Tim Gort: I would suggest having a third party to help you make sense of the situation and navigate the hospital. The challenge I found is that advocates work either for the institution or the insurance company. No one will really pay for a third-party to come in, but you could ask a friend or family member to be present. You need to be well informed and demand transparency. The challenge is that we as humans don't want to accept that things are random. There is a grieving process because as a parent you make the best informed decision you can, because you want the best outcome, and I feel confident that the medical professionals want the best outcome. And when that outcome is something no one expects, it's hard to accept. I've gone down that road of asking ‘What could we have done differently?’ and there's not a thing we could have done to change that outcome. Once you've accepted what happened, you have to figure out how you can create change to prevent it from happening again. We realized quickly that in our case we weren't going to change the institution because the people weren't open to us helping them change. We had a social worker who recommended we turn them into the patient safety board but that wasn't something we could do at that time. We were very vulnerable.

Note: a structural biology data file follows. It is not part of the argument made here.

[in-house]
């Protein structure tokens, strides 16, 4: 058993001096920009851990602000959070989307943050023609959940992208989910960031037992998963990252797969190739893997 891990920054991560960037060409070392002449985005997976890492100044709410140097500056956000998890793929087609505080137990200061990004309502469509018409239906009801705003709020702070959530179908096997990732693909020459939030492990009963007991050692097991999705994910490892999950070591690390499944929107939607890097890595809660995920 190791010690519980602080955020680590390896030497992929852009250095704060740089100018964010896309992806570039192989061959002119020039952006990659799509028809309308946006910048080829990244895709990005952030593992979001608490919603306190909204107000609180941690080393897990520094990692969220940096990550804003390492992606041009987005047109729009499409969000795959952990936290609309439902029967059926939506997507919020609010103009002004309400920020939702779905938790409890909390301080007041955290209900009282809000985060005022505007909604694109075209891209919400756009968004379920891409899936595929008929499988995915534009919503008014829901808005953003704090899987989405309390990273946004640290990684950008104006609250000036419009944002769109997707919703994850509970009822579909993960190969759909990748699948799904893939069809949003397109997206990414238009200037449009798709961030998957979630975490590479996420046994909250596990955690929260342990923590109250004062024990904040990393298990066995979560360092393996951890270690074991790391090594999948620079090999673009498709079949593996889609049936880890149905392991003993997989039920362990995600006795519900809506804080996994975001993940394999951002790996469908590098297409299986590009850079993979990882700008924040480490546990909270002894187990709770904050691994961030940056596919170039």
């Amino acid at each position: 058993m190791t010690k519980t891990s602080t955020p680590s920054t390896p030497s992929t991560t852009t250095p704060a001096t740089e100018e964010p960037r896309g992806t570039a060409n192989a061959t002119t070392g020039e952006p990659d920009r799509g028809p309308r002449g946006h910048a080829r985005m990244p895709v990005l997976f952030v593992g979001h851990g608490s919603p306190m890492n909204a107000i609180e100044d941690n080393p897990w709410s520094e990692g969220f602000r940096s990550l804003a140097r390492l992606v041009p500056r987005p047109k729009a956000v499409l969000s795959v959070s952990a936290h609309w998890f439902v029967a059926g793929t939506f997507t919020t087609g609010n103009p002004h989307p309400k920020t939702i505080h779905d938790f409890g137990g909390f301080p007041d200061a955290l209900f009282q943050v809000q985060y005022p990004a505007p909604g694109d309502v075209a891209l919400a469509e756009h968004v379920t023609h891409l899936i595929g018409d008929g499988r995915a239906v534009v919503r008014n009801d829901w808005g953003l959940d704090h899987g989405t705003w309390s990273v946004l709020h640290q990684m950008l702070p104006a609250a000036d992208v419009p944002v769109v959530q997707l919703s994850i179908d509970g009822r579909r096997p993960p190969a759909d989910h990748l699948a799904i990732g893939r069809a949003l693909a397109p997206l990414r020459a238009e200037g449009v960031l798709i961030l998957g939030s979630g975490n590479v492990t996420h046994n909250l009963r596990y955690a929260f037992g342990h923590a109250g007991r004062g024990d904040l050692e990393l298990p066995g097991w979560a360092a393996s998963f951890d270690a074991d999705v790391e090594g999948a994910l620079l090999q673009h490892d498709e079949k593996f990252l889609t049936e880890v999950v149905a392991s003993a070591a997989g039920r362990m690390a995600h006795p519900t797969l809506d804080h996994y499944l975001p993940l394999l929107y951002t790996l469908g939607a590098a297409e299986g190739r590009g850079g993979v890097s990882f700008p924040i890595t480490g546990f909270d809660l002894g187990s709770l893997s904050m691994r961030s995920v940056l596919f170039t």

BLOOM: How is Gwen today?
Tim Gort: Her trach came out before Christmas and her life is much better. We don't believe she ever really needed it. It was definitely put in under what was created to be an emergency situation, which never really was. Over the last year we've been working toward getting rid of it – doing trials when we capped it. We worked with an ENT who said she should be able to breathe without it. Then one morning on the bus Gwen pulled her trach out and the nurse didn't see it and by the time they got to school, the stoma had closed up. So Gwen basically took matters into her own hands.
BLOOM: What would have happened if you hadn't asked questions?
Tim Gort: We never would have known. We did learn that the pharmacy intern had questioned the dose and brought it up with whoever his or her superior was, but that person didn't follow up. The hospital was switching over to electronic note taking. They had a team working on a system to double check the electronic notes with a paper trail, but they hadn't implemented it yet. They knew that there were holes in transferring over to this electronic system prior to our error.
A Dad's View is an organization Tim created to better educate medical professionals and students about patient safety and to advocate for families of children with special needs. He is the author of The Gort Family blog and a healthcare advice columnist for the Grand Rapids Press.